Stephen Baker

The Boost
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BusinessWeek cannot afford to stay within McGraw-Hill

August 6, 2009News

BusinessWeek is an anxious workplace. We're up for sale. Private equity investors are kicking the tires. Many of us could be jettisoned by Christmas, or even Hallowe'en. We even top a recent ranking (by anonymous "experts") on the brand most likely to disappear. Naturally, many of us wish we could stay within the safe confines of the McGraw-Hill Companies, where the magazine was founded 80 years ago.

But McGraw-Hill is not a safe home. The company, for all its merits, is slow and bureacratic, and it's painfully short on innovation and creative thinking at its highest levels. This is hardly the outfit to remake a business for the age of Google and Wikipedia. We need owners with faster feet and bigger heads.

It is true that it seemed to be a luxury over the last several years to be owned by a patient investor, one who loved the brand and swallowed growing losses. But looking back, this reduced the pressure to remake ourselves. A sharper and more tech-savvy owner would have pressed for transformative changes, and would not have greenlighted extravagent and ill-conceived tech projects.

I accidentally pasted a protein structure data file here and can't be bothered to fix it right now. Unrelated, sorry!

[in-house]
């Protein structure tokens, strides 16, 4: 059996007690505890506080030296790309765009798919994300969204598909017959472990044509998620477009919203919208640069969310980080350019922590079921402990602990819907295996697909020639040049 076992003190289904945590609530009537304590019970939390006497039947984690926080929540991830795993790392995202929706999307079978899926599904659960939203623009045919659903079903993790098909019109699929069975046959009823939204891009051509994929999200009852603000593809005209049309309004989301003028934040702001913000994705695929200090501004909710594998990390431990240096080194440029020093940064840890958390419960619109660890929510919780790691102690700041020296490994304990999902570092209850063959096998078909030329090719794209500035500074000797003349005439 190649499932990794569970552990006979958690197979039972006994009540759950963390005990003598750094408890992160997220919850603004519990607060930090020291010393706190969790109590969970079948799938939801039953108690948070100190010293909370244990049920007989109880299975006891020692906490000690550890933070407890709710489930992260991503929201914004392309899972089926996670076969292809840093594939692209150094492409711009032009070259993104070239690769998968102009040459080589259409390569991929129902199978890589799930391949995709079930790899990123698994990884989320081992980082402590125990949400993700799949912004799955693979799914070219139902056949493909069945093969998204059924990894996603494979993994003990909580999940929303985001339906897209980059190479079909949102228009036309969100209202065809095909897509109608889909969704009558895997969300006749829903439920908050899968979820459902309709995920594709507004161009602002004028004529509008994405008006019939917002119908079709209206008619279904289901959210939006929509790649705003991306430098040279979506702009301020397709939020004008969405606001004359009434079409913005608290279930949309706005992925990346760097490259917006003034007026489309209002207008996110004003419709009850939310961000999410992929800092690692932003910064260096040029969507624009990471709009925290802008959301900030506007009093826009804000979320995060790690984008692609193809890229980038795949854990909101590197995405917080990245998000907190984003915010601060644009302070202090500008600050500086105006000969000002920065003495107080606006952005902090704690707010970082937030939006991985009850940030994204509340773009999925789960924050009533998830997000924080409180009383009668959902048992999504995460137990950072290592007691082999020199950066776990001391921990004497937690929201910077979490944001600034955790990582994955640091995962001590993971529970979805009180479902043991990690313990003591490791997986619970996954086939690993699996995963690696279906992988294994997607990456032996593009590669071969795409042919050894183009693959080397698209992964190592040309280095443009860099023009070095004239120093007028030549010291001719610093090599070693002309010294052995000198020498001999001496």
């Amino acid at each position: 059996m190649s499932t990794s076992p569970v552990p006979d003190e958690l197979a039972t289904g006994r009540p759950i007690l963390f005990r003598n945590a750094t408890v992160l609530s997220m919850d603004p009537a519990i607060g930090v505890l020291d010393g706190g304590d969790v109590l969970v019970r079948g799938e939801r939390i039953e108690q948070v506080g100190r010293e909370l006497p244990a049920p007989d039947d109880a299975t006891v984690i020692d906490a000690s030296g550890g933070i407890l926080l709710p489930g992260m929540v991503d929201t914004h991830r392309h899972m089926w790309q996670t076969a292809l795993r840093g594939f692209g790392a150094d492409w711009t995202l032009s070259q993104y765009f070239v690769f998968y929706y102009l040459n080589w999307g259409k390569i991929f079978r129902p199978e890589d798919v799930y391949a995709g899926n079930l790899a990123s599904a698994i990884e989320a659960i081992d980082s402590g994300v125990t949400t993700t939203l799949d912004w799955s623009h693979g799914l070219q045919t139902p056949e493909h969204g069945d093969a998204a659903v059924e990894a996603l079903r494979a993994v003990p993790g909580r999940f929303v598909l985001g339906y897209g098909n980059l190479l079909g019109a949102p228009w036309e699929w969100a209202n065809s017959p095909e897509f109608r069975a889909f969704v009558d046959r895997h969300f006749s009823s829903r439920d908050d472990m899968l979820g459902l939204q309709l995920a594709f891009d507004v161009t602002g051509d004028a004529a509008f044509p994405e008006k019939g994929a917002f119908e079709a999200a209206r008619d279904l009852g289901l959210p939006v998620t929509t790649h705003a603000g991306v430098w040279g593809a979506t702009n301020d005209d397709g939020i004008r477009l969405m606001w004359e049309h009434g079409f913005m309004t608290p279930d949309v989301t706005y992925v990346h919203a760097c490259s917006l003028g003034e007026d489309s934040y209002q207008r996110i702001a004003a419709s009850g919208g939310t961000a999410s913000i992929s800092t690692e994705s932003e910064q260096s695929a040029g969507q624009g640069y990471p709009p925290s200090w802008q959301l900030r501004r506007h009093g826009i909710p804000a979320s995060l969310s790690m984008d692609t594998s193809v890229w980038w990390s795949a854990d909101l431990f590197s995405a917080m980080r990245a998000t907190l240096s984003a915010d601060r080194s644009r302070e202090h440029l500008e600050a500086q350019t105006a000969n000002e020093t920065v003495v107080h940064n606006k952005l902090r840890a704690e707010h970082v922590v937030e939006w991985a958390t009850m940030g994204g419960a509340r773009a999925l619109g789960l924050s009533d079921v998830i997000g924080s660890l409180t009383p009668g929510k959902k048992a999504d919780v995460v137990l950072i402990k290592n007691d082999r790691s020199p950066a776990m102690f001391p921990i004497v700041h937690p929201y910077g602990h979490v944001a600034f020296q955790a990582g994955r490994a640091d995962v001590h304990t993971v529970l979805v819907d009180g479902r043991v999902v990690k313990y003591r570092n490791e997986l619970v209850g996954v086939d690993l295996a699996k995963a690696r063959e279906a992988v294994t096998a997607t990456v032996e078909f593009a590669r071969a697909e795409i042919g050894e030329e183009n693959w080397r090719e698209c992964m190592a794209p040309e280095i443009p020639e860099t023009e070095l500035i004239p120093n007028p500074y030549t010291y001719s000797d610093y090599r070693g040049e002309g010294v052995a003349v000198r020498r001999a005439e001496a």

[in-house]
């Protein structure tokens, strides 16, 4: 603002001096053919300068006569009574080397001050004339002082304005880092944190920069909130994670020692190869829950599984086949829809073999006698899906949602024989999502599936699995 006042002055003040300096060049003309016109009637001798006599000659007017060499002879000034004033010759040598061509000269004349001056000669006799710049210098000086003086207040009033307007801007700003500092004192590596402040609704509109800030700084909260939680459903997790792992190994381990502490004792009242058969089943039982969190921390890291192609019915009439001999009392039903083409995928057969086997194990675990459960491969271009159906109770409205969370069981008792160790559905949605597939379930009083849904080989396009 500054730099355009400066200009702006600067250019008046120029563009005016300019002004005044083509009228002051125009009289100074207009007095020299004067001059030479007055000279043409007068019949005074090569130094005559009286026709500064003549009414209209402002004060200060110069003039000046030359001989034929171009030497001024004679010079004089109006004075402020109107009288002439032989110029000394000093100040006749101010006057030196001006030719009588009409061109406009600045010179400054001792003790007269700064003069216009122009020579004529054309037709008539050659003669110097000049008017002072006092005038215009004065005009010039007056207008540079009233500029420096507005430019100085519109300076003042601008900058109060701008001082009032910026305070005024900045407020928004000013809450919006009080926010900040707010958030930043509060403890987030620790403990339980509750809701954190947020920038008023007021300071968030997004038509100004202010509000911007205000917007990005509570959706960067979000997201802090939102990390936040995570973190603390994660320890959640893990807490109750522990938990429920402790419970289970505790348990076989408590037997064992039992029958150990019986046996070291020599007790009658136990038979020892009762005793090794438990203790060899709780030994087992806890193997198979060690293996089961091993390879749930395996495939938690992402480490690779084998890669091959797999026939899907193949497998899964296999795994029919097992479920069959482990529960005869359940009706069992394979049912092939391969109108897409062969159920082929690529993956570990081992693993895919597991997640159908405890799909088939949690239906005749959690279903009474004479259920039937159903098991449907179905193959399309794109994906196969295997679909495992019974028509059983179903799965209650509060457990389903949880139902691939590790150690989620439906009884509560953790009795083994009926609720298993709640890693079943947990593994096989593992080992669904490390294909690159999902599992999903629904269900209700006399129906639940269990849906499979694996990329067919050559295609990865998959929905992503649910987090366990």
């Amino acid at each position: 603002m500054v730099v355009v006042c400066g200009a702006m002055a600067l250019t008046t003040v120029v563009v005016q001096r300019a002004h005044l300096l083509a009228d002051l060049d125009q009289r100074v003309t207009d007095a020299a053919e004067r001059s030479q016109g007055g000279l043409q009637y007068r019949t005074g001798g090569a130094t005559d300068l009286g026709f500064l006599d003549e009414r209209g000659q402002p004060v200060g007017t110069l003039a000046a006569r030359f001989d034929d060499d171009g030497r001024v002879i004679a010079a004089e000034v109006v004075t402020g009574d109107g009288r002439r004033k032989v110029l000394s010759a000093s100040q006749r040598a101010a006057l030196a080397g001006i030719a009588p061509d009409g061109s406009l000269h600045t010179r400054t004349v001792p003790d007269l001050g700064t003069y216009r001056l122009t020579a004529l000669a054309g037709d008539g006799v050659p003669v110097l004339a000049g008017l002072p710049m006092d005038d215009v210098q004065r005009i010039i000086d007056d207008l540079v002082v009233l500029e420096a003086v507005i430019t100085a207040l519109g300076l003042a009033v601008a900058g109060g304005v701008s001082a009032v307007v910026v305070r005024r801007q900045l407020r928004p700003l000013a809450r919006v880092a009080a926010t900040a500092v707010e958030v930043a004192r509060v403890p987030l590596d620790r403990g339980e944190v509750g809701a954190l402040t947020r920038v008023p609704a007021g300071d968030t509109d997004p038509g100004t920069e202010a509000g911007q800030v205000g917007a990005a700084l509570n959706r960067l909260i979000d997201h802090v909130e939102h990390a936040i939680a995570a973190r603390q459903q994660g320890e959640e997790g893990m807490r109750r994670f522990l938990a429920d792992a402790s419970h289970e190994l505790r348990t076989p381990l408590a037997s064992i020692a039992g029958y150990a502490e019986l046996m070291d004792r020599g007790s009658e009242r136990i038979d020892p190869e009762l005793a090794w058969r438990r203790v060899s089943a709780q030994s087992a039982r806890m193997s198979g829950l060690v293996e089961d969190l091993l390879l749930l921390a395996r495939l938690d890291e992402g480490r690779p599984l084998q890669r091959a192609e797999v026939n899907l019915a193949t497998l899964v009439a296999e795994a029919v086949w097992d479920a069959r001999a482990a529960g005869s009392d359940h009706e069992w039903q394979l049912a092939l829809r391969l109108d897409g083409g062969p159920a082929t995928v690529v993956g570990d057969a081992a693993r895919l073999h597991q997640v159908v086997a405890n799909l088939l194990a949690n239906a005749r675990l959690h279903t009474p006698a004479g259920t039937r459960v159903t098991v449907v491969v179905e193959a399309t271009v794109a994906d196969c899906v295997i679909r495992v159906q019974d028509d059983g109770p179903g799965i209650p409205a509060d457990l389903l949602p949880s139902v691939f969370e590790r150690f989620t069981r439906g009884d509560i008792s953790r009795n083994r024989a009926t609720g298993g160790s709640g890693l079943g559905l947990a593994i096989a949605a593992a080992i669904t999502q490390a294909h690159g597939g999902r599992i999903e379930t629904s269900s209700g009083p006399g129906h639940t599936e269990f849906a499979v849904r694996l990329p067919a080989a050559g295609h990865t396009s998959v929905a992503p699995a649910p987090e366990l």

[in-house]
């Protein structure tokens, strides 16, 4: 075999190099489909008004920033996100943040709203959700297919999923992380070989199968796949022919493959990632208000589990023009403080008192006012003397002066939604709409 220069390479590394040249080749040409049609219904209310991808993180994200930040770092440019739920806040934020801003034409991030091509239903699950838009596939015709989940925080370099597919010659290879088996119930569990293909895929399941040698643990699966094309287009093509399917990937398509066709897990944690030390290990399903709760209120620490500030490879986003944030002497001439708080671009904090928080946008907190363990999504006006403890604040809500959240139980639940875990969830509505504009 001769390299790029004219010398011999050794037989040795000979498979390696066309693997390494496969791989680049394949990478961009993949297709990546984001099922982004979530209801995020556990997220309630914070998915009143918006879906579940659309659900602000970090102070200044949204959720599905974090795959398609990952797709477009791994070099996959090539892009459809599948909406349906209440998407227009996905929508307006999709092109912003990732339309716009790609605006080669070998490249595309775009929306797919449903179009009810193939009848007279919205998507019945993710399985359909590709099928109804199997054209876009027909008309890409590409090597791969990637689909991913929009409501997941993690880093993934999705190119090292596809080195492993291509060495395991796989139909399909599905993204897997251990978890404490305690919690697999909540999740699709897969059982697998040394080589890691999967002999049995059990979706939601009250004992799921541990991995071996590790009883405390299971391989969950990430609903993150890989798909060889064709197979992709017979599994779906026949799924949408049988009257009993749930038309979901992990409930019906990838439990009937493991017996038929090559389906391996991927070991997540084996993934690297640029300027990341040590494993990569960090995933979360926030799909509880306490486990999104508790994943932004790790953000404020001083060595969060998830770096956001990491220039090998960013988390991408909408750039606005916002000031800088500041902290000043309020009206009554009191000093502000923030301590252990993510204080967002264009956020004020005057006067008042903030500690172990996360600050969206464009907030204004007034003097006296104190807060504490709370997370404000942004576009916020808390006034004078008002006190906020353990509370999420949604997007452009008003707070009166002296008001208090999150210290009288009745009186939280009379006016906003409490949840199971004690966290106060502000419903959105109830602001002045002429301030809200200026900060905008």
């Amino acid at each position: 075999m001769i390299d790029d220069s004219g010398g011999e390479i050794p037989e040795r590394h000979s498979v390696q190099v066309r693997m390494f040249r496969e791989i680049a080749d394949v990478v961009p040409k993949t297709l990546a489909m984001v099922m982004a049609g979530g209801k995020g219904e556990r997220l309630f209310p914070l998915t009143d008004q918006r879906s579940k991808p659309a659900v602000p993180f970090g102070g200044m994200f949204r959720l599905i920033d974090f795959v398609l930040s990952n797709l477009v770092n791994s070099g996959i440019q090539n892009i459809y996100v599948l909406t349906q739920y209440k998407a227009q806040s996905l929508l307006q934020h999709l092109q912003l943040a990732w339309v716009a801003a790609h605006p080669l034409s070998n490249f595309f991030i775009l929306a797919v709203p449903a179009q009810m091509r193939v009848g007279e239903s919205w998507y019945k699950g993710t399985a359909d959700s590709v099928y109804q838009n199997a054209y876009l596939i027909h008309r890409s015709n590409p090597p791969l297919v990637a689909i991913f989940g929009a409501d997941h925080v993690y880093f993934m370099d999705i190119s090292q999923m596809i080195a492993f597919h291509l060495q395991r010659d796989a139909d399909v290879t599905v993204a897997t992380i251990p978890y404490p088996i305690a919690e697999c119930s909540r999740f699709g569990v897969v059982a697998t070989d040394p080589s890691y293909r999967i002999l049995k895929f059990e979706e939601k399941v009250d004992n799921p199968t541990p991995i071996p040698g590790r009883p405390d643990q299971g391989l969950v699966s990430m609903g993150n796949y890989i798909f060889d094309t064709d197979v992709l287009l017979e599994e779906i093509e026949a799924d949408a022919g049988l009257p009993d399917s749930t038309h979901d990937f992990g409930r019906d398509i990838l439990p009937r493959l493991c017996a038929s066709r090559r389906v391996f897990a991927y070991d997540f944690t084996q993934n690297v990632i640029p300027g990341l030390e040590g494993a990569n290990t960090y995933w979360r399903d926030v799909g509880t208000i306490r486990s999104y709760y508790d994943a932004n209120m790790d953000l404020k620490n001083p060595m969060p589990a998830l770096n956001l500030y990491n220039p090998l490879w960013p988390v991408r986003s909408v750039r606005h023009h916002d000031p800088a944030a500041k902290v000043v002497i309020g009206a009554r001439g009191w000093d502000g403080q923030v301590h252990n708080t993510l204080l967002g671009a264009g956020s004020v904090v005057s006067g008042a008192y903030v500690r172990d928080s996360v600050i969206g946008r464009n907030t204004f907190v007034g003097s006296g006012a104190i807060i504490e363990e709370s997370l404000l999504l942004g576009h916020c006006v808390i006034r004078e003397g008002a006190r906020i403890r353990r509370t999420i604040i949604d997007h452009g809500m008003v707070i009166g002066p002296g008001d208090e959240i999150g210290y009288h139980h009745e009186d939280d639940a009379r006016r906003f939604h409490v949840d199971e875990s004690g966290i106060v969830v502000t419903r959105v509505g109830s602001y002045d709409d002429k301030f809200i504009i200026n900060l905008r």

So, McGraw-Hill, scorched by the Internet economy, dumps us and returns to its safer businesses, including books and credit ratings, right? Well, that's the idea. But the same forces that we confront are also threatening those divisions. An example. At a tech roundtable this week at the Aspen Institute, I met Jesper Andersen, co-founder of FreeRisk, a startup that is out to create crowd-sourced credit ratings. Will FreeRisk topple S&P? Probably not. Most startups fail. But if alternative approaches take root, S&P could lose its pricing power. The same pain is inevitable in the book business. Already students are using networks to trade and share $175 text books.

Yes, the future for BusinessWeek is uncertain and pain is inevitable. But I'll take my chances with a fast company driving these changes. In the end, I'm in full agreement with Terry McGraw: BusinessWeek has no future with McGraw-Hill.

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